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Been looking around the net and can't find any articles about how value types are actually implemented.

For instance, an Int32 is a struct and it's direct parent is System.ValueType and that's ultimate parent is System.Object. Object is a class - I imagine ValueType is a class?

What's the class hierarchy? What part does the CLR have to play? At what stage and how does the CLR know to allocate value types to the stack? (FYI, I am aware that value types are stored where they are declared).

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Smoke and mirrors is the best way to describe it. I'll try better. Value types don't support inheritance and cannot have virtual methods. But yet, the int type has the ToString() and GetHashCode() methods, both virtual methods. It inherits them from System.Object.

This magic comes about from a boxing conversion. There are dedicated IL opcodes that perform it, OpCodes.Box and OpCodes.Constrained. That turns a value type into an object, one that stores the value of the original value type. It goes the other way around too, unboxing converts an object back to a value type.

If you have a good .NET compiler, like the C# one, you never explicitly invoke the conversion yourself. The compiler can figure out from the language syntax when such a conversion is required and emits the required IL code.

The System.Int32 type is a helper type that the compiler has special knowledge of. It is useful for its methods only, you never explicitly create an instance of it. The compiler calls those methods directly when it knows that you are calling a method of the int "class".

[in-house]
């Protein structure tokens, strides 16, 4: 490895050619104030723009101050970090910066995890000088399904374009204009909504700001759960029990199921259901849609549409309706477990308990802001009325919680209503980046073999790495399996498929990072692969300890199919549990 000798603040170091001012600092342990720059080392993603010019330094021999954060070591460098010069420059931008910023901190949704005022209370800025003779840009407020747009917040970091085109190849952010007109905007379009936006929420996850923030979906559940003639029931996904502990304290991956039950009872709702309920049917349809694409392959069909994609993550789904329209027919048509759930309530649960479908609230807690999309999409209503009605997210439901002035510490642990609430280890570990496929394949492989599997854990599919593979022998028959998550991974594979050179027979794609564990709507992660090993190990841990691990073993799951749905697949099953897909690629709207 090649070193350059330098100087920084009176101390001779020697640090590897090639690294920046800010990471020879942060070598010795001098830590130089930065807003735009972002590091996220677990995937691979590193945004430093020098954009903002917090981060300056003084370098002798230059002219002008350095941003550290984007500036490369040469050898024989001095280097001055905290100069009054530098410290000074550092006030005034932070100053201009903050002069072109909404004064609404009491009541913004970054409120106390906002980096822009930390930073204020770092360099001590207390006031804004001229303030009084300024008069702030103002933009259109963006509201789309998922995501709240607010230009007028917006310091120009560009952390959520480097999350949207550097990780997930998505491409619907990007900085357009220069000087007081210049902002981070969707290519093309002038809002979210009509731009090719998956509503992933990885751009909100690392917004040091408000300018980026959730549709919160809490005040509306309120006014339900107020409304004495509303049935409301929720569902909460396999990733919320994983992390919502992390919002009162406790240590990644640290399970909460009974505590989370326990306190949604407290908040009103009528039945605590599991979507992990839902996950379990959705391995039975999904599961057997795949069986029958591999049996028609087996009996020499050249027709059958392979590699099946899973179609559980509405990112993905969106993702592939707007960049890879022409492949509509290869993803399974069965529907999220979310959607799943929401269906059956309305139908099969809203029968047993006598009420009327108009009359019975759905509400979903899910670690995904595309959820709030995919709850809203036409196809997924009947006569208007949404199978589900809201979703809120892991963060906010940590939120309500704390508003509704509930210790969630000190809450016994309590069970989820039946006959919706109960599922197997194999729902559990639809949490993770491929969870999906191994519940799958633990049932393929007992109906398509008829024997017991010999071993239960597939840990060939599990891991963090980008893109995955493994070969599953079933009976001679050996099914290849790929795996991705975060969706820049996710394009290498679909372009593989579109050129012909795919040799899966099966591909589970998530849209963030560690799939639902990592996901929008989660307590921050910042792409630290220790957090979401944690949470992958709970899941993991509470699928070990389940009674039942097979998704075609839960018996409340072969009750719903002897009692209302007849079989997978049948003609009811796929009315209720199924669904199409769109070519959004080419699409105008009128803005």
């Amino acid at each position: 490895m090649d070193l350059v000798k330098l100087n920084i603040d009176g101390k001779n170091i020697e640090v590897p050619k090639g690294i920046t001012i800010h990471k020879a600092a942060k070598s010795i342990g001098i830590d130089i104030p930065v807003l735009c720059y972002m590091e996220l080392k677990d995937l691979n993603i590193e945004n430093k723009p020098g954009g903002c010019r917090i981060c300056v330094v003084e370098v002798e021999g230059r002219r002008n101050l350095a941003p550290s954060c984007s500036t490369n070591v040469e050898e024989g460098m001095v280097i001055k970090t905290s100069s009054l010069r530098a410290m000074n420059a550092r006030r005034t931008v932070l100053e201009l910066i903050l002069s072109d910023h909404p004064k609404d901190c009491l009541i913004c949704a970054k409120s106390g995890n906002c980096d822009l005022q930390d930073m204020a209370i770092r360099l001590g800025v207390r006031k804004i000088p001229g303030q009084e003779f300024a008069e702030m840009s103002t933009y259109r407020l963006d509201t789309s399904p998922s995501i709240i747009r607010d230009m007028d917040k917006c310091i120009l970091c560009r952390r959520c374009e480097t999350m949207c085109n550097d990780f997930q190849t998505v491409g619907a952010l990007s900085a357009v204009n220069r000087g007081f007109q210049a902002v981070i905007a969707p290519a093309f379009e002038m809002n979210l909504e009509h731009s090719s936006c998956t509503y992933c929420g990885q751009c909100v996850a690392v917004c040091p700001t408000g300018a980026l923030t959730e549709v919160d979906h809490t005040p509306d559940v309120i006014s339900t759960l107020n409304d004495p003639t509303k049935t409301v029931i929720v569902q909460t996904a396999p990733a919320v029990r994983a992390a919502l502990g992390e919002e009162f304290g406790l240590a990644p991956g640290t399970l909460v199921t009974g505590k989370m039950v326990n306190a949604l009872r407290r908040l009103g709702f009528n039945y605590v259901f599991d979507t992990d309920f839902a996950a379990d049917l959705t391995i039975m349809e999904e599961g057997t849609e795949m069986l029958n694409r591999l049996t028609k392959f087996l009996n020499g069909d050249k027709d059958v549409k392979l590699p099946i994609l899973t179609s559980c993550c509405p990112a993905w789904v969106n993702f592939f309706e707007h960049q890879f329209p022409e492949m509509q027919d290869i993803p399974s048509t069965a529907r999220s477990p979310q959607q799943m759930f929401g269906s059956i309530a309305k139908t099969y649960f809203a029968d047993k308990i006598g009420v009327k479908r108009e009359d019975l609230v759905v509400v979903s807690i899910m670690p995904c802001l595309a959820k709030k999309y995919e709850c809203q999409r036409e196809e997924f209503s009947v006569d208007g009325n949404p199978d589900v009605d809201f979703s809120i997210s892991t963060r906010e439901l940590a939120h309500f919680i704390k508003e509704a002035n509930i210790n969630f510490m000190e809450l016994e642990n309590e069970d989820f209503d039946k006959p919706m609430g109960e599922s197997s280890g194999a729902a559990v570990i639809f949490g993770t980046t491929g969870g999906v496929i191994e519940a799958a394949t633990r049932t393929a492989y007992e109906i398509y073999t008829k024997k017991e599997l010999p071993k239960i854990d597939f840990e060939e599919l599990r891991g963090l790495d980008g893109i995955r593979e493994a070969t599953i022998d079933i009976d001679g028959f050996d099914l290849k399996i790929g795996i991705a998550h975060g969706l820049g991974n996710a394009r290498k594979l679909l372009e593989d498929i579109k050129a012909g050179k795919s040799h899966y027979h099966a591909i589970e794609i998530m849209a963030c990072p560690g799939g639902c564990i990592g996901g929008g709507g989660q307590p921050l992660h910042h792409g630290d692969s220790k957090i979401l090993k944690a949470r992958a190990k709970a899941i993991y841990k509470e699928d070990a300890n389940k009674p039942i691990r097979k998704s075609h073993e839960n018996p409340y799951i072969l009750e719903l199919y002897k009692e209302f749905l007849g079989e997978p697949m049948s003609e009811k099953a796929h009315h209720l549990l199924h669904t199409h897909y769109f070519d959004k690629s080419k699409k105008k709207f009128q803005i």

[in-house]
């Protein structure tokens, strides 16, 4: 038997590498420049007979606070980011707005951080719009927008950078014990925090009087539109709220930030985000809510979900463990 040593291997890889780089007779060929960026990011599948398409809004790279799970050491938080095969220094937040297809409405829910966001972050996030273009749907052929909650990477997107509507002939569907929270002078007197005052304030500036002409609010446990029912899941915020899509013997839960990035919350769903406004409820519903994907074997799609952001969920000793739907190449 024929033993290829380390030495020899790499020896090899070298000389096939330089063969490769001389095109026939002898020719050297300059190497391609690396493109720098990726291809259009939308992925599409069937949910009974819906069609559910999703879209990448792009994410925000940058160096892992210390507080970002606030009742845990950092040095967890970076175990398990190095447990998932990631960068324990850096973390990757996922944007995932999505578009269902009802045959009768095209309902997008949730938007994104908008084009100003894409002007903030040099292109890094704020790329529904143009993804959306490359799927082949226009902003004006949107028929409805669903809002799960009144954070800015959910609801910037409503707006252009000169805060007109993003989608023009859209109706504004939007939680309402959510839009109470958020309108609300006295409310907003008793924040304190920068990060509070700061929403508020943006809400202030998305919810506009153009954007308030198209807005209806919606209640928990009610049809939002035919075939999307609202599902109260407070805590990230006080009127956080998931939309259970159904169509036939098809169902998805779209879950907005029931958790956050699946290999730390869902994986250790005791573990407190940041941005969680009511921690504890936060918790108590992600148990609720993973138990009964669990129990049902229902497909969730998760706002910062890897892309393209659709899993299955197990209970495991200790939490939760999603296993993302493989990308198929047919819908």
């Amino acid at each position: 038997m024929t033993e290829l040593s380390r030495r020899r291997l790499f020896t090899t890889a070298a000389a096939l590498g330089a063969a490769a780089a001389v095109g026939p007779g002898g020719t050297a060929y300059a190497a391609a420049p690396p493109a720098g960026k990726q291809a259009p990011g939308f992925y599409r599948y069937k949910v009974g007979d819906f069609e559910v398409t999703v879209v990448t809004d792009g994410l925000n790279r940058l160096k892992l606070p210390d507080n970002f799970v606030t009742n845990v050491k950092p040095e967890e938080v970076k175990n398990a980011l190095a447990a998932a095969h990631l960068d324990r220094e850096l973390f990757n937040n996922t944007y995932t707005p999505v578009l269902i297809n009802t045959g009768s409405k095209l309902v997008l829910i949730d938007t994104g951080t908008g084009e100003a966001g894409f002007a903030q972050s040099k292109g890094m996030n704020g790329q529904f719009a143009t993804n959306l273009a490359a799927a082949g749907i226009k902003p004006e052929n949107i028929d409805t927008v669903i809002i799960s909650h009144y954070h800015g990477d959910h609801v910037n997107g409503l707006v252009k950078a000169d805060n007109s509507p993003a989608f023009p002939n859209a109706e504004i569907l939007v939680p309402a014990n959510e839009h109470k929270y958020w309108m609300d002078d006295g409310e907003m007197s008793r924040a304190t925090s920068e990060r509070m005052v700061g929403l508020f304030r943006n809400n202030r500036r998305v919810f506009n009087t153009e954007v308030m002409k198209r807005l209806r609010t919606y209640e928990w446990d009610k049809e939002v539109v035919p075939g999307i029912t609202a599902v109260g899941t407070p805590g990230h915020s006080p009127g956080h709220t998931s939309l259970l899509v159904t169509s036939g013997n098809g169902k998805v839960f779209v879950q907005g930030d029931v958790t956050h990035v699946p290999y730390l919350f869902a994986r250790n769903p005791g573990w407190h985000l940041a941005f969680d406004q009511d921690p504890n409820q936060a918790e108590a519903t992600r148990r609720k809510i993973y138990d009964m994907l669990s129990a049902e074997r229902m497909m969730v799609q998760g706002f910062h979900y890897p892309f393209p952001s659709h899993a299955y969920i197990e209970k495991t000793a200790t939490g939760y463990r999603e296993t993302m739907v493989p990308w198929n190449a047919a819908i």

All of this works together to create the illusion that int derives from System.Object (through System.ValueType). Using the principle of "if it looks, swims and quacks like a duck, it's a duck".

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There is still some trickery with some of the inherited System.Object methods - for instance the following doesn't perform a boxing operation: int i = 5; i.ToString(); – Michael Mar 27 '10 at 11:48
Why should it box? Nothing says that a type is upcasted when a method of the parent is called? – Dykam Mar 27 '10 at 12:06
That's where the System.Int32 helper type steps in. – Hans Passant Mar 27 '10 at 12:19
Because it would be easy to assume that calling a method declared on System.Object from a value type would box in order to perform this. – Michael Mar 27 '10 at 12:26

Value types are handled specially by the various language compilers and by the CLR. Quite simply, the CLR knows that everything that derives from ValueType is to be passed around by value and that local ValueType variables live on the stack.

I don't know how much more it is possible to say about value types without wandering into the realms of "implementation-defined".

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The class hierarchy is a bit artificial in this case. Whether a type is a reference or a value type is stored directly in the type metadata, so the CLR doesn't need to see whether or not it's derived from System.ValueType. But System.ValueType does help a bit - it implements value equility checking and GetHashCode().

The CLR allocates space on the stack for any local variables of a type that is marked as ".class value" in its metadata. When exactly that happens depends on whether the code is optimized or not. If it's not optimized then it happens at the declaration to aid debugging. If it is optimized then probably as late as possible, but it's up to the implementation.

I'm not sure what else to say, since your question is quite broad as it's currently worded.

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Yeah sorry it's a bit broad - I've just not found much detail on this in books and on blogs etc - Ultimately I don't need to know this kind of thing, but it's quite interesting to know how things happen that you may otherwise take for granted. I suppose some of the best info I've read is in the new CLR via C# book, but there are still things it doesn't cover. – Michael Mar 27 '10 at 11:35

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